Places Discussed

(Critical Guide to Settings and Places in Literature)


*Xi’an (shee-AN). Walled city on the right bank of the Wei river, about eighty miles west from its confluence with the Huang He. The old capital of what later became known as the western Zhou Dynasty. From this city, the Zhou ruled their vast domain by granting their vassals hereditary rights to rule the lands adjacent to their individual fortified towns. This inadvertently led to the foundation of new local states on the Zhou lands.

The epic dramatizes the fall of Xi’an to a coalition of neighboring lords and “barbarians,” which all non-ethnic Chinese of the region were called, in 770 b.c.e. The story turns the destruction of Xi’an into a moral lesson. Xi’an’s magnificent lighthouse fails to summon loyal defenders, because the last king turned on its light merely to entertain his favorite concubine. After the city’s destruction, it loses importance until the new Qin (Ch’in) Dynasty builds its capital there at the end of the epic. Thus, narrative closure comes when power returns to the place from which foolish human behavior had driven it five centuries earlier.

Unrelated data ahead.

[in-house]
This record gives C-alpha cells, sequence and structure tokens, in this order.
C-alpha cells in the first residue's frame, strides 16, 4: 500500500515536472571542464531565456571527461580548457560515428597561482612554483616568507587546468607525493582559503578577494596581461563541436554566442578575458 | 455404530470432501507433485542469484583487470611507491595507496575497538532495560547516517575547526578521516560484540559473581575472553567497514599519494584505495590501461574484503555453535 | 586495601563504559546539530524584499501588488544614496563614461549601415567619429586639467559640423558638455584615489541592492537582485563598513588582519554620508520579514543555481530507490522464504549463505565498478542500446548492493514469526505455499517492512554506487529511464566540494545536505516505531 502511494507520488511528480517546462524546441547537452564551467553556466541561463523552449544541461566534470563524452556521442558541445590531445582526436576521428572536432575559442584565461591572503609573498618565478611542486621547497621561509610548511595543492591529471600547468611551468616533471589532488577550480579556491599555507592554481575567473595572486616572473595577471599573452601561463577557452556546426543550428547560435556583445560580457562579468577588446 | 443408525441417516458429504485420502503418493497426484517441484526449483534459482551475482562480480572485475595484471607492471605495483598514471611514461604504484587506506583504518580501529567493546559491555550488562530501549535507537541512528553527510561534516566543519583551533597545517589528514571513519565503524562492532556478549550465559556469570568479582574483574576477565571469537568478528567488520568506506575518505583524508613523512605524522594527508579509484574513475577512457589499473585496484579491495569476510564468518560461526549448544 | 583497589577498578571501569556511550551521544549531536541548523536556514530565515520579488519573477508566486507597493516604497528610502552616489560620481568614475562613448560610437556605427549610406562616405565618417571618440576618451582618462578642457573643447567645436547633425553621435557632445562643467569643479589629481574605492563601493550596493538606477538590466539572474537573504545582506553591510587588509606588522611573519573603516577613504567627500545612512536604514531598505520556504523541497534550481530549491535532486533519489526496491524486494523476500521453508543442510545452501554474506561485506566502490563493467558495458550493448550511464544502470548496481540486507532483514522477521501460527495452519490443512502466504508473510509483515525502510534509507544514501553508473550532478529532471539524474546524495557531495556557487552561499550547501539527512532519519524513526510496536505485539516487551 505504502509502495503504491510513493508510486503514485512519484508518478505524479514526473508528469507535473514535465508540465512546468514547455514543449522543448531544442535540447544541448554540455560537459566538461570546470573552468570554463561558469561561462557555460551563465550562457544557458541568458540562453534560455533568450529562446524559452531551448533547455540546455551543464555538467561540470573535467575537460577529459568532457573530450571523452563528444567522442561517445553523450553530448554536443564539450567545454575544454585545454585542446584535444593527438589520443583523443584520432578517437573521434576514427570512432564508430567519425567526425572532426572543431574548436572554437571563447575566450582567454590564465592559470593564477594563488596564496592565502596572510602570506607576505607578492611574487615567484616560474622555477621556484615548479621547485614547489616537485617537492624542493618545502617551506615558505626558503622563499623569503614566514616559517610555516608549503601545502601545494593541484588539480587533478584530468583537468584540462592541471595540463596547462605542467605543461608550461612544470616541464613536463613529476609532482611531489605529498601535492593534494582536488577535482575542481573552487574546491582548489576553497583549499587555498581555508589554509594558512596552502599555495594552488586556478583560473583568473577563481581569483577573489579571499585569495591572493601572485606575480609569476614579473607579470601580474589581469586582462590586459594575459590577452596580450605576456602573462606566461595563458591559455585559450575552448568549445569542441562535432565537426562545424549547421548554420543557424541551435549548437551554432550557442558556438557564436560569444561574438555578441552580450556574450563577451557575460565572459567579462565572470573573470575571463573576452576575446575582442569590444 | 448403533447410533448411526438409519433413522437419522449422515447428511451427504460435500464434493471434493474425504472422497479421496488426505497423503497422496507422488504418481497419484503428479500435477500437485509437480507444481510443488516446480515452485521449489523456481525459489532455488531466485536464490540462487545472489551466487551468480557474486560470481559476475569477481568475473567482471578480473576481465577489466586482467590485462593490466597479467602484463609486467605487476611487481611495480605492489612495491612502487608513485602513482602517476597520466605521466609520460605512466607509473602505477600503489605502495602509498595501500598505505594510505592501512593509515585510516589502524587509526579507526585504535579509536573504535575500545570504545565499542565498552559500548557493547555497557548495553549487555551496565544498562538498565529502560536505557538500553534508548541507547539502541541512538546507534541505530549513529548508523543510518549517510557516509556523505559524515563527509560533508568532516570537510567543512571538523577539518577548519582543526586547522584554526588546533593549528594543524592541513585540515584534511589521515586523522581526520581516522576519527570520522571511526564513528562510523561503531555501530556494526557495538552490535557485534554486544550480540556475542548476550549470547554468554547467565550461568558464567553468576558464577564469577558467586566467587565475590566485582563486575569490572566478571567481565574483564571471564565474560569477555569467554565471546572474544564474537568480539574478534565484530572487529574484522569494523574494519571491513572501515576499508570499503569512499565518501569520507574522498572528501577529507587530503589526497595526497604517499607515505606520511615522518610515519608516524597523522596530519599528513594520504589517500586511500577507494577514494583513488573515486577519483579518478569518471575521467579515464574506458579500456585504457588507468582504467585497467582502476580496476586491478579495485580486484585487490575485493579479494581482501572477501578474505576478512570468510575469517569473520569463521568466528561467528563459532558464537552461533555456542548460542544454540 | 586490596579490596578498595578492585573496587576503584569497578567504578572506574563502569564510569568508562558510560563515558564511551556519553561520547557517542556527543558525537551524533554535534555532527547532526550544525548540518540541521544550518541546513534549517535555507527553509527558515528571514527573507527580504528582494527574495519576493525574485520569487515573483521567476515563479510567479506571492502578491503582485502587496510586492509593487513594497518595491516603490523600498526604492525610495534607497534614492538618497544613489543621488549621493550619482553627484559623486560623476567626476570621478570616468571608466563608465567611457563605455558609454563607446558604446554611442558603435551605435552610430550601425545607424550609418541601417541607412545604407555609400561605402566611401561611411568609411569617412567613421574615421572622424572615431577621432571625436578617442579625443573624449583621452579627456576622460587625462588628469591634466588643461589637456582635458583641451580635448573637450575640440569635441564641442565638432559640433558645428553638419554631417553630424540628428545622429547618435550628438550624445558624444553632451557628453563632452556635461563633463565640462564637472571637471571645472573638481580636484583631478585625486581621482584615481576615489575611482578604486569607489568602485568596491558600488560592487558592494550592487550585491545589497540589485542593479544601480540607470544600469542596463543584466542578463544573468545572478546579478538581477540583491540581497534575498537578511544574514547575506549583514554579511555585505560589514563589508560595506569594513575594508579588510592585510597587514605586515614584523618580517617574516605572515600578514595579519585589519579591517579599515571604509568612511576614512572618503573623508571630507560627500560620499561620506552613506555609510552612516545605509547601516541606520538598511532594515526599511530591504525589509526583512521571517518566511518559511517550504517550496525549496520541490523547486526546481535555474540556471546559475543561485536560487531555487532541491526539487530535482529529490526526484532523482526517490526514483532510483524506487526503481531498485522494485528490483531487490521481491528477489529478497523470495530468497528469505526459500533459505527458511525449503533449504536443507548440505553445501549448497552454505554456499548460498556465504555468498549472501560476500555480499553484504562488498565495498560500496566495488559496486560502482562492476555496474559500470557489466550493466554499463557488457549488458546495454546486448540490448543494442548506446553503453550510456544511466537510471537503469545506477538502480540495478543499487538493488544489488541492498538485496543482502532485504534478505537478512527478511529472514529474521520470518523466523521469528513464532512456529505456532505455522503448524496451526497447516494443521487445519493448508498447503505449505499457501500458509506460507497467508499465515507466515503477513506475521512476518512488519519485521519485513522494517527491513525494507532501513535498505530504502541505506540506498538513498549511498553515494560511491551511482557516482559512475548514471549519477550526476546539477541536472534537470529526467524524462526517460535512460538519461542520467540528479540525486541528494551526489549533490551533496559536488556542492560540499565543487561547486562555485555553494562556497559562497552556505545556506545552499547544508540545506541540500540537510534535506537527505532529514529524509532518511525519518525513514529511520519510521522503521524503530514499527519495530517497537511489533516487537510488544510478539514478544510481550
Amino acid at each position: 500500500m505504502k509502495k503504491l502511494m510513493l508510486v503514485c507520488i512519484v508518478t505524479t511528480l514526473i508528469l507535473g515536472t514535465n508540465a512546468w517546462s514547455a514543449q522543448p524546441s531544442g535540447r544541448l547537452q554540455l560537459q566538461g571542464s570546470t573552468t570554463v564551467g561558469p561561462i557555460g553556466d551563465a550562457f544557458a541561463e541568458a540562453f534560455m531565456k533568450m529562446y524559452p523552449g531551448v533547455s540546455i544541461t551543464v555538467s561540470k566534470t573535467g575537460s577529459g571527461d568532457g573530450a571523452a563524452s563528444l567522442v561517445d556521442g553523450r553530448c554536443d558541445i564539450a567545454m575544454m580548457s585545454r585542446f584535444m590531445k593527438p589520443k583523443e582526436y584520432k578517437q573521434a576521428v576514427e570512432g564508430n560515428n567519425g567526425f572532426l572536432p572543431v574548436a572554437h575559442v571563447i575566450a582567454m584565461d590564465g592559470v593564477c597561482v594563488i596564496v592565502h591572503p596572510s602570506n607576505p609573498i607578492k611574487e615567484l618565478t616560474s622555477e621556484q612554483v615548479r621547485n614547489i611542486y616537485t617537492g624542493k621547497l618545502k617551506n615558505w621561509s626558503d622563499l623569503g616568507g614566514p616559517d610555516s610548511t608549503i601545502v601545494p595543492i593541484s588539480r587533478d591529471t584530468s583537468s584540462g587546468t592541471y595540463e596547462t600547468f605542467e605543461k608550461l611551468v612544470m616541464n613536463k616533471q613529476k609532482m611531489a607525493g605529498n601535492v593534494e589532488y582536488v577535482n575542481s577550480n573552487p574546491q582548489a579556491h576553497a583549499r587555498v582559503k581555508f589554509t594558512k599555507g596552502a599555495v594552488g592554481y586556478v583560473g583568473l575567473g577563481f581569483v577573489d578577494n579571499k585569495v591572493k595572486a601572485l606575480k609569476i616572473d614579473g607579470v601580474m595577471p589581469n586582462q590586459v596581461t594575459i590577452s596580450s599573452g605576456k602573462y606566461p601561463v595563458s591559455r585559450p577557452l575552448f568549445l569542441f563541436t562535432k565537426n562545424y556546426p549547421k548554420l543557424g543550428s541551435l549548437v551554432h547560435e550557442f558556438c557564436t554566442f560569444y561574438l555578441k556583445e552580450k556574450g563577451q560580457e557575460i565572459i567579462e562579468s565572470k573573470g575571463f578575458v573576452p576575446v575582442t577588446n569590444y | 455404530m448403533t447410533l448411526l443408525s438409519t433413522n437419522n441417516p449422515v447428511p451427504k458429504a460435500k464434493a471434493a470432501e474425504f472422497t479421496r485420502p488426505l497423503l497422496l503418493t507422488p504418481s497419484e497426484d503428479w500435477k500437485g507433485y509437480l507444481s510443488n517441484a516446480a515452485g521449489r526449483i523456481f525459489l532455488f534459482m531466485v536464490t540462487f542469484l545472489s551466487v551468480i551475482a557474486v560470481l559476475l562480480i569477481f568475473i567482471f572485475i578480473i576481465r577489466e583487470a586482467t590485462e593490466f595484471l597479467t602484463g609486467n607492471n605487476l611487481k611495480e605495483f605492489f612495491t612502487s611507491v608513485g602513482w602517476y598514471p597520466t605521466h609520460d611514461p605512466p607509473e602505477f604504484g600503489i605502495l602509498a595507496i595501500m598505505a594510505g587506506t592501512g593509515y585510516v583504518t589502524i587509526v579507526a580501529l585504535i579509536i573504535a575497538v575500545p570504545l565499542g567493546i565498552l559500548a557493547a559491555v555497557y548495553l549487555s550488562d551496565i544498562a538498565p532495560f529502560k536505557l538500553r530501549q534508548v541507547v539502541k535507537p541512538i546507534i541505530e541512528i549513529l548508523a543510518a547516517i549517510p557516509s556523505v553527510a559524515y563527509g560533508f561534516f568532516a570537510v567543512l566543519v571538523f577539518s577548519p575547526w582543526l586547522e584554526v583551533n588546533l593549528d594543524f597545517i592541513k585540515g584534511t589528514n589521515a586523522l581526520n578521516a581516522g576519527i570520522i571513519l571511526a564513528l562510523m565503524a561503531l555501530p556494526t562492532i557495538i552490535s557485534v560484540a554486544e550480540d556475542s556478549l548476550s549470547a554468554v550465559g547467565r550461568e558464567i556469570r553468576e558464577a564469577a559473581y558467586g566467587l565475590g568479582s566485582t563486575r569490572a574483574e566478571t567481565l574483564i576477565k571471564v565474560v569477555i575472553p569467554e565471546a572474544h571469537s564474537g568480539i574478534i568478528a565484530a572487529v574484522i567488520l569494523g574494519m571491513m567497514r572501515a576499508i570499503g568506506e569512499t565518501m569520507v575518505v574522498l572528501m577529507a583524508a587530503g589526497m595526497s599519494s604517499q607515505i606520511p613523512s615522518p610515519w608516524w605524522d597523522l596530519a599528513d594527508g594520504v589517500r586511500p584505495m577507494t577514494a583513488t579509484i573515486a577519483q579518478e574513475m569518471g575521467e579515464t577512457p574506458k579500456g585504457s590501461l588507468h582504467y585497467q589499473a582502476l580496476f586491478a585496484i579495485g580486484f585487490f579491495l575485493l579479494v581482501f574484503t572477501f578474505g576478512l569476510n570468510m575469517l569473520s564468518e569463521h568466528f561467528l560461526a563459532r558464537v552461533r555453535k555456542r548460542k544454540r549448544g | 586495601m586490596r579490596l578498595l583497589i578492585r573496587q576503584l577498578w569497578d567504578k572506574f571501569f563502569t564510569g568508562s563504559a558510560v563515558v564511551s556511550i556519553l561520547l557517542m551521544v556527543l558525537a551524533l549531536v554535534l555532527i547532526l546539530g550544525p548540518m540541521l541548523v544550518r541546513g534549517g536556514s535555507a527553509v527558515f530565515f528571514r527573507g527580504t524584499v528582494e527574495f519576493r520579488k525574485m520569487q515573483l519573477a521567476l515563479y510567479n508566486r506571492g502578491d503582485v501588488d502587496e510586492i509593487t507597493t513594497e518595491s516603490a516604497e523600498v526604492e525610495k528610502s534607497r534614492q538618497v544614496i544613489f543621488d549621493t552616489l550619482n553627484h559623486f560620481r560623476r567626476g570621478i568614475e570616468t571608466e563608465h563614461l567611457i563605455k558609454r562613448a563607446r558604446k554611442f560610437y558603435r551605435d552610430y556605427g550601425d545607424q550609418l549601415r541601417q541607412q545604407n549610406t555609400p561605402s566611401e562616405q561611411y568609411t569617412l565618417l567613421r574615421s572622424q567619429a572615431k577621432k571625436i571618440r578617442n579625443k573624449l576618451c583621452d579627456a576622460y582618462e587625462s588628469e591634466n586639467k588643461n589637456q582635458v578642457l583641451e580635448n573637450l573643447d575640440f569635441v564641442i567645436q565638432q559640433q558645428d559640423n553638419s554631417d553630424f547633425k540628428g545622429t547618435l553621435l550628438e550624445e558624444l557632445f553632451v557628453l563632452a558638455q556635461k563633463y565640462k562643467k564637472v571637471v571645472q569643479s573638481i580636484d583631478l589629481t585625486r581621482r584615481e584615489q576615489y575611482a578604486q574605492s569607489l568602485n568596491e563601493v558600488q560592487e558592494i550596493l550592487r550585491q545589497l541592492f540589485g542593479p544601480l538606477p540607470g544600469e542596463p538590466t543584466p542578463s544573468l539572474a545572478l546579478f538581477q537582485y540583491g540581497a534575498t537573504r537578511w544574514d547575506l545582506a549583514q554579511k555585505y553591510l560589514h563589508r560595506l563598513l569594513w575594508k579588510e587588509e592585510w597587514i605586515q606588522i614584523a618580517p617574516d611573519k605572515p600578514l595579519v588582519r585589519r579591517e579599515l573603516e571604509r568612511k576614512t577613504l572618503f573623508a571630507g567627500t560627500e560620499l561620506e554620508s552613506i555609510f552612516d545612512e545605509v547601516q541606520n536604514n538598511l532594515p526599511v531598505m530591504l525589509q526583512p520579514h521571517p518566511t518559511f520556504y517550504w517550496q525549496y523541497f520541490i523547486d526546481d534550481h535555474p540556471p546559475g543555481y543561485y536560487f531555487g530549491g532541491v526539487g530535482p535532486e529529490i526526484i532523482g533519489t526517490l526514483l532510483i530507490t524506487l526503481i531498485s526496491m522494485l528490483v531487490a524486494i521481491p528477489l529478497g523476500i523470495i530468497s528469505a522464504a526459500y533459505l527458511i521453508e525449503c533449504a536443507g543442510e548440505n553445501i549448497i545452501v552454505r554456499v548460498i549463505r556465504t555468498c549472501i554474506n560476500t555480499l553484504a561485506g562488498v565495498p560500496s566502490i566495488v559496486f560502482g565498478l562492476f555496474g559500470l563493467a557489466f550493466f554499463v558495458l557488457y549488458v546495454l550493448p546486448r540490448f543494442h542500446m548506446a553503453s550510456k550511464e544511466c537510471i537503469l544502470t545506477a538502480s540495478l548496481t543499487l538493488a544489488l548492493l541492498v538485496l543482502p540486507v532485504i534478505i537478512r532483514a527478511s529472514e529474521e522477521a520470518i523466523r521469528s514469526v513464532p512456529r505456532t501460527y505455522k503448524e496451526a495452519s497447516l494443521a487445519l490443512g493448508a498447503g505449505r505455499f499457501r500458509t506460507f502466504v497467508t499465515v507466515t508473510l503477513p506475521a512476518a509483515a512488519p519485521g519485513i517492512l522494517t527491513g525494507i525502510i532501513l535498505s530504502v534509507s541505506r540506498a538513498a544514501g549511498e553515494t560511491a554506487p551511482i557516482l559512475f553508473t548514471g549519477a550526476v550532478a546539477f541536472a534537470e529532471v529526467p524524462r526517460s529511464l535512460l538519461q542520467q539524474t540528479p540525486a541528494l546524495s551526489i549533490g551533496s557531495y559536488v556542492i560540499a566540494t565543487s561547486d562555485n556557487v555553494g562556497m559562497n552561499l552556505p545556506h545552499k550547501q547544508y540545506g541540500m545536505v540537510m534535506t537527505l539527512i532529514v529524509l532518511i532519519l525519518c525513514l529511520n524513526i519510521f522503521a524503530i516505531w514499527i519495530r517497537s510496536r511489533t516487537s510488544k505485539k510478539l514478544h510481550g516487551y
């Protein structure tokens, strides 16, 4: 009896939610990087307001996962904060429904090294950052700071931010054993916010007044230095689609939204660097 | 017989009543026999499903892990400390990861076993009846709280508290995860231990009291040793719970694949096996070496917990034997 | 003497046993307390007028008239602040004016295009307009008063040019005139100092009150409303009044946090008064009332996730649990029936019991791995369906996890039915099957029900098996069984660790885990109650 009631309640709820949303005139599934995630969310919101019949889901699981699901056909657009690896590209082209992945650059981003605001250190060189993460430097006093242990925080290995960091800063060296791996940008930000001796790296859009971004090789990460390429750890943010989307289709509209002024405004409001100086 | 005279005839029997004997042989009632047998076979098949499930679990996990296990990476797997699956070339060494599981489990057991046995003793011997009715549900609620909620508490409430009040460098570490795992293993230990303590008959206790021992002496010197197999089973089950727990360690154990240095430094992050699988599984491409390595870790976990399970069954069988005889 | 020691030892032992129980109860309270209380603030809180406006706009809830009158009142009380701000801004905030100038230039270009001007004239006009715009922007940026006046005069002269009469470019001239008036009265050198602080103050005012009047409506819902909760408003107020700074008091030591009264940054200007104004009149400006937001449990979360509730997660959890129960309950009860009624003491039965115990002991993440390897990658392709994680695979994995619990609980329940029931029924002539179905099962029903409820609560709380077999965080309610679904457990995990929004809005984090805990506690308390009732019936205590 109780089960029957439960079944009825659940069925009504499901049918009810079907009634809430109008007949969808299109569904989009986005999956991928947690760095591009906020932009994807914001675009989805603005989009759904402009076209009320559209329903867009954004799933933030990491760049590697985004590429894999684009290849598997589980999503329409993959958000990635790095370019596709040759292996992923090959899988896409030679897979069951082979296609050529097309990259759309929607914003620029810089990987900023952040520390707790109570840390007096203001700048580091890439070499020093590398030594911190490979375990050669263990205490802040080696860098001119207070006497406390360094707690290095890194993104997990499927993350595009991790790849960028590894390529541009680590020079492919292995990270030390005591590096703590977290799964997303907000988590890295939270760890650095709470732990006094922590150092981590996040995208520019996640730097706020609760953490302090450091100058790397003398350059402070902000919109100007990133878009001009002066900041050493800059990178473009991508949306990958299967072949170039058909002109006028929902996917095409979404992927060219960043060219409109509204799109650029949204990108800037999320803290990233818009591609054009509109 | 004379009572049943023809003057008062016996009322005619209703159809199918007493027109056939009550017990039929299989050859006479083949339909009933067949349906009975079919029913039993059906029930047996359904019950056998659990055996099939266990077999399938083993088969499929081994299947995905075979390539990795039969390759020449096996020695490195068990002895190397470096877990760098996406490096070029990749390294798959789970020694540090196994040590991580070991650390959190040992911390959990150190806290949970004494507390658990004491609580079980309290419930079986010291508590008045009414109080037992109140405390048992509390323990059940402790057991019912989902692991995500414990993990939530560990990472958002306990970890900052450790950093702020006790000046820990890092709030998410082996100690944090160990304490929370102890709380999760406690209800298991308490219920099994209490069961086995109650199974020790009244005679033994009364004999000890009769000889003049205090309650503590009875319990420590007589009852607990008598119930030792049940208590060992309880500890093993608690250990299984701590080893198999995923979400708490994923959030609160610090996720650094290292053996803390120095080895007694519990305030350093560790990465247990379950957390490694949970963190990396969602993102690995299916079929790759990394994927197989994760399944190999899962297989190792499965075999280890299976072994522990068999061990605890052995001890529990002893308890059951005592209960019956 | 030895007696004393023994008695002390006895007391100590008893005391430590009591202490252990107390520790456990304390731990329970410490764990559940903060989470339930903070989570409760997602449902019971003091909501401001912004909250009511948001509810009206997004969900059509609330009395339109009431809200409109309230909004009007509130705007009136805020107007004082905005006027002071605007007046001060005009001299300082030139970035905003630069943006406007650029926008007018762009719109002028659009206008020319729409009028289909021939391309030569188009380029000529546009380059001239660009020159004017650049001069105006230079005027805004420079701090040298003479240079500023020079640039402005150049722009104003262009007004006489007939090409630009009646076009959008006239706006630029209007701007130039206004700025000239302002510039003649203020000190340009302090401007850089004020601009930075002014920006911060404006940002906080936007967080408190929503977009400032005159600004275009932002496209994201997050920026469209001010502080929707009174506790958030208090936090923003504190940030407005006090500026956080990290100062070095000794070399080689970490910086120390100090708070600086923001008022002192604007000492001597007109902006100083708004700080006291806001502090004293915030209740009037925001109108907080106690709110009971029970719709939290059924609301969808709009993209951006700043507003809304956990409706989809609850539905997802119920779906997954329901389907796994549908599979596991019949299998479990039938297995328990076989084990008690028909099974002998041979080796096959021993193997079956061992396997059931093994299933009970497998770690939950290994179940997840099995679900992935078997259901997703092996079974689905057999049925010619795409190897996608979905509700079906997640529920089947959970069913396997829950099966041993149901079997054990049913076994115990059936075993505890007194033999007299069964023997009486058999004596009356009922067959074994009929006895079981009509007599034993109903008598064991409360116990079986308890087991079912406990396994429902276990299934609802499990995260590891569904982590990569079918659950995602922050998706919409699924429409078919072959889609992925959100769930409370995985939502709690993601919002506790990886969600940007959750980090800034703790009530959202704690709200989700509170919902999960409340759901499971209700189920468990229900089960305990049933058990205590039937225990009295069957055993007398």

*Luoyang (lew-oh-YANG). Capital of the eastern Zhou, who move there after the fall of Xi’an. Roughly two hundred miles east of Xi’an and on the southern bank of the Huang He, the new location provides more safety from raiders and lies in the fertile river plain, with floods presenting a major natural danger. As the eastern Zhou gradually lose real power, their capital also loses importance and splendor.


*Qi (kee). Duchy based in the current province of...

(The entire section is 676 words.)


(Great Characters in Literature)

Feng Menglong. Tung Chou lieh-kuo chih. Tai-pei shih: Hua I Shu Chu, 1985. A selection of 23 chapters. In finely written Chinese script with beautiful colored illustrations.

Giles, Herbert A., trans. Excerpt from Lieh-kuo chih chuan, by Yü Shao-yü. In A History of Chinese Literature. New York: Grove Press, 1958. Useful for comparison.

Lu, Sheldon Hsiao-peng. From Historicity to Fictionality: The Chinese Poetics of Narrative. Stanford, Calif.: Stanford University Press, 1994. Proposes that history is the ground of narrative and ties it inevitably to time and space as well as to ideology and relativity.